Pareidolia, Paradox, and Playing the Fool: When Writing an Article Precipitates an Existential Crisis about Your Field
As I sat down to write this article, I delightedly cracked my metaphorical knuckles, savoring the irreverent opportunity to use the Fool as a symbol to push back against our cultural inclinations to embody rational responsibility in the beginnings of a new year.
In most tarot readings, the Fool represents new beginnings and journeys, heroic or otherwise. I think for most of us in modern Western culture, the impulse toward the unknown is almost immediately met by a need to chart a course, to have a plan, and to be mature enough to weigh the risks and potential consequences of starting something new. In the Rider-Waite-Smith tarot deck, often described as the “original tarot” deck, the Fool is a rather feckless, beautiful youth on the edge of a cliff, his purity reflected in the white rose he carries, with a small dog seemingly poised to keep his human from plunging into the abyss. It is simultaneously an image of possibility and constraint.
I instinctively want to poke at that staidness, to avoid what Campbell speaks of in his “Jung and the Tarot” lecture (Audio Lecture Series II.3.2 and II.1.6) when describing Jung’s insights into the inferiority complex: “a compulsion throughout one’s life to prove one’s self because one has been given the sense in early life that one is unable to do what one wants to do. Then every endeavor … becomes a field for testing or proving one’s self.”
Instead, I see the Fool as an invitation to leap headlong into wildness and into chaos without that sense of external validation or constraint. As Jungian analyst Sallie Nichols writes in Jung and Tarot, An Archetypal Journey,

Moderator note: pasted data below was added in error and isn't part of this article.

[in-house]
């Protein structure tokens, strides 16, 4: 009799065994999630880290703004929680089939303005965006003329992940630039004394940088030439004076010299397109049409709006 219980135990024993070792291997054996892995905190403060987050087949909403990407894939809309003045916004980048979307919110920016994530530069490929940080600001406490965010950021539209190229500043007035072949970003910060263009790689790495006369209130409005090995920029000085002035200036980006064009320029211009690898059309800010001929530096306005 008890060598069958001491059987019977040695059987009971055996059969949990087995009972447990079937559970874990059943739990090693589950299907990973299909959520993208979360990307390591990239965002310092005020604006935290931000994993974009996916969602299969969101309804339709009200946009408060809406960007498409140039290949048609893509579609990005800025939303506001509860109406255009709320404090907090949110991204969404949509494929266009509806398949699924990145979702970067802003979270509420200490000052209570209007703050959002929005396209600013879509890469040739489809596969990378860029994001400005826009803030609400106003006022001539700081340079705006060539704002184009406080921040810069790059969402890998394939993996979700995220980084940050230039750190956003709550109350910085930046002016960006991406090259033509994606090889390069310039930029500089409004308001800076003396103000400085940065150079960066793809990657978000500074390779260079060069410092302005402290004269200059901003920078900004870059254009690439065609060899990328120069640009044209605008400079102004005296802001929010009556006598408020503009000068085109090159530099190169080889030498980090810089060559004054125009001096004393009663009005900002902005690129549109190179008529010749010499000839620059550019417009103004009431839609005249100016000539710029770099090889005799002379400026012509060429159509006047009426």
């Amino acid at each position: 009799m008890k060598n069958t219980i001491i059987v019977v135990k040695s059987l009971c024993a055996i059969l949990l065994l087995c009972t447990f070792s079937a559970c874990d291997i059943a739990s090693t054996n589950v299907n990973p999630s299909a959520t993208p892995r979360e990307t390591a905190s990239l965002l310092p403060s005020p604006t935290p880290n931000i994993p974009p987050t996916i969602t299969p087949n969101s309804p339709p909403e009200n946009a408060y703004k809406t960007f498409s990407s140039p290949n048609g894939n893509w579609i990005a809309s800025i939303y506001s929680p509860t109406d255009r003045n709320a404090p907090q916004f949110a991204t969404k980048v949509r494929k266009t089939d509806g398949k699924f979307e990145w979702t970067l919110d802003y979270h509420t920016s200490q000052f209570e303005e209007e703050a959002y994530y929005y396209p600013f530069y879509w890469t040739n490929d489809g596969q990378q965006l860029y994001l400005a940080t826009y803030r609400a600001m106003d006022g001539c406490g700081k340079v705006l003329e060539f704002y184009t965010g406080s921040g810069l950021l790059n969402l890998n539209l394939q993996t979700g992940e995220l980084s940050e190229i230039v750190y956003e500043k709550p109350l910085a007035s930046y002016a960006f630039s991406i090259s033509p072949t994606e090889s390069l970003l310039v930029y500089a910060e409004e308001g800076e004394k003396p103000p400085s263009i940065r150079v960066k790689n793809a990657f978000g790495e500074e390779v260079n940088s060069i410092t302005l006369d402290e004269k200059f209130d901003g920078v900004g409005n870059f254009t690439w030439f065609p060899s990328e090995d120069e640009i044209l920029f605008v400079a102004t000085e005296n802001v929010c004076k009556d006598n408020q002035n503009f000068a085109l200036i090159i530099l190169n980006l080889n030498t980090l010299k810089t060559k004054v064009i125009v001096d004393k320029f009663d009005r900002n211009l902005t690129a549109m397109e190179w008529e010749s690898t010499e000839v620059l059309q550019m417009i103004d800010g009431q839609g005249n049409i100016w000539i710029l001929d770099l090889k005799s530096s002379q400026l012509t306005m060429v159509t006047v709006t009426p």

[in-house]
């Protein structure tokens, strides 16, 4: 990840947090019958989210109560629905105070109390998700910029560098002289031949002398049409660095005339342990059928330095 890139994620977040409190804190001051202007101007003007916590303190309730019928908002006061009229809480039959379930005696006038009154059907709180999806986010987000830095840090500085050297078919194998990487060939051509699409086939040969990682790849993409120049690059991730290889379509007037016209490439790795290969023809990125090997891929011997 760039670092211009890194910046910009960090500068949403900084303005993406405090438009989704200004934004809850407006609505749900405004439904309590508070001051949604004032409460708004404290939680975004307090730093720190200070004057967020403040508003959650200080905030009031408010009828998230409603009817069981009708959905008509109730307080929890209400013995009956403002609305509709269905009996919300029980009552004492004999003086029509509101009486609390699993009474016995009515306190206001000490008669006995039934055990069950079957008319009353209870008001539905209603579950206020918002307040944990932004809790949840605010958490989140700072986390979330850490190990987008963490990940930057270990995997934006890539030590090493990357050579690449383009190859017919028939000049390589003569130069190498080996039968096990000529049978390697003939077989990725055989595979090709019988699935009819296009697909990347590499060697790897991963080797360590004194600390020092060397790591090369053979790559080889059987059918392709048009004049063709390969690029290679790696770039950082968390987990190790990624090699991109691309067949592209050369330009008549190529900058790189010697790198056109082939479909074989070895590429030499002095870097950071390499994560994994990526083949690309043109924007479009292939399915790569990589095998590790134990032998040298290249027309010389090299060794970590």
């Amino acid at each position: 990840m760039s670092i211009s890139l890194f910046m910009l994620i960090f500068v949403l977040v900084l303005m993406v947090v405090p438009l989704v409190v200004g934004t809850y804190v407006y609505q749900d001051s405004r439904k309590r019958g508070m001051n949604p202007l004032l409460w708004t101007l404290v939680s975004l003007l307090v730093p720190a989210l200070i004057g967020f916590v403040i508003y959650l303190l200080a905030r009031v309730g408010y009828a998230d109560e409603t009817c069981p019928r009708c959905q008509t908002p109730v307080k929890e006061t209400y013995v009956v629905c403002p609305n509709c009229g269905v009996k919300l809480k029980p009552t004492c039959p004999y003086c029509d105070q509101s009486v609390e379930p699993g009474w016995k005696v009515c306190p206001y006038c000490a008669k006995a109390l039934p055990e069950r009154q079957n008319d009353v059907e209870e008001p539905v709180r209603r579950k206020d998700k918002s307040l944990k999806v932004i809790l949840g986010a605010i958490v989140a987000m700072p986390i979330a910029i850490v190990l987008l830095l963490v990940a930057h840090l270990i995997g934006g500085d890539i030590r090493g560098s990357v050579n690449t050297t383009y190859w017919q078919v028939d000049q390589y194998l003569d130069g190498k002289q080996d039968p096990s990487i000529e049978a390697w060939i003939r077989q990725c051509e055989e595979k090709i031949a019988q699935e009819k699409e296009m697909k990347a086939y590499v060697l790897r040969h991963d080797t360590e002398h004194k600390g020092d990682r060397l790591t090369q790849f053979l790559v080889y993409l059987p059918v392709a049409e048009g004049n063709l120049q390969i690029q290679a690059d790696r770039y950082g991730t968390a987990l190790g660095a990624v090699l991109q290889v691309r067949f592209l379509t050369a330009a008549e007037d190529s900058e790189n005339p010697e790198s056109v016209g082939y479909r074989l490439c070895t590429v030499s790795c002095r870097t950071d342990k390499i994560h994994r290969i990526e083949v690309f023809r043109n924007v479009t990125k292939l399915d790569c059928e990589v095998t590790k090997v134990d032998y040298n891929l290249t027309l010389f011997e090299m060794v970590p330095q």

“It is easy to see how the Fool’s emblem has become the symbol for the unmanifest destiny, from the primal chaos or void from which the cosmos and all its creatures arose.” (39)
Oh, yes. But, as it is in the way of myth, be careful what you ask for …
As I began to excavate further into the symbolism of the Fool in tarot, I found myself in an unexpectedly chaotic search for the meaning in these symbols: their source, their relative mythic antiquity (or lack thereof), and how that reflects my basic understanding of how we intersect with myths—both how we assign them meaning and value, and how they might come to be.
I am, at best, a dabbler in tarot. In my experiences with its use as a divination system, I have earnestly assumed that the symbols artist Pamela Colman Smith embedded in her art were closely reflective of a long tradition of an esoteric, arcane use of such cards as a way to extrapolate meaning. As I listened to Campbell’s lecture “Tarot and the Christian Myth: Four Suits of the Tarot,” in which he described his four-hour musing on tarot as something of a beginner, I was surprised to learn that the cards comprising the Rider-Waite-Smith tarot deck were the joint creation of early twentieth-century mystics, artist Smith, and her commissioner, Arthur Edward Waite, published by the Rider Company in 1909. The symbolism in these cards was likely predominately hers, in spite of being something of a forgotten partner in the project. (CNN) Earlier tarot cards were simply playing cards; the oldest surviving cards are the Visconti-Sforza deck, commissioned by the rulers of the Duchy of Milan.
There is no overt link to archaic mystic traditions for these cards prior to the work of Smith and Waite. They extrapolated the symbolism of the imagery in these older decks, but the use of them as a divination tool was their own creation.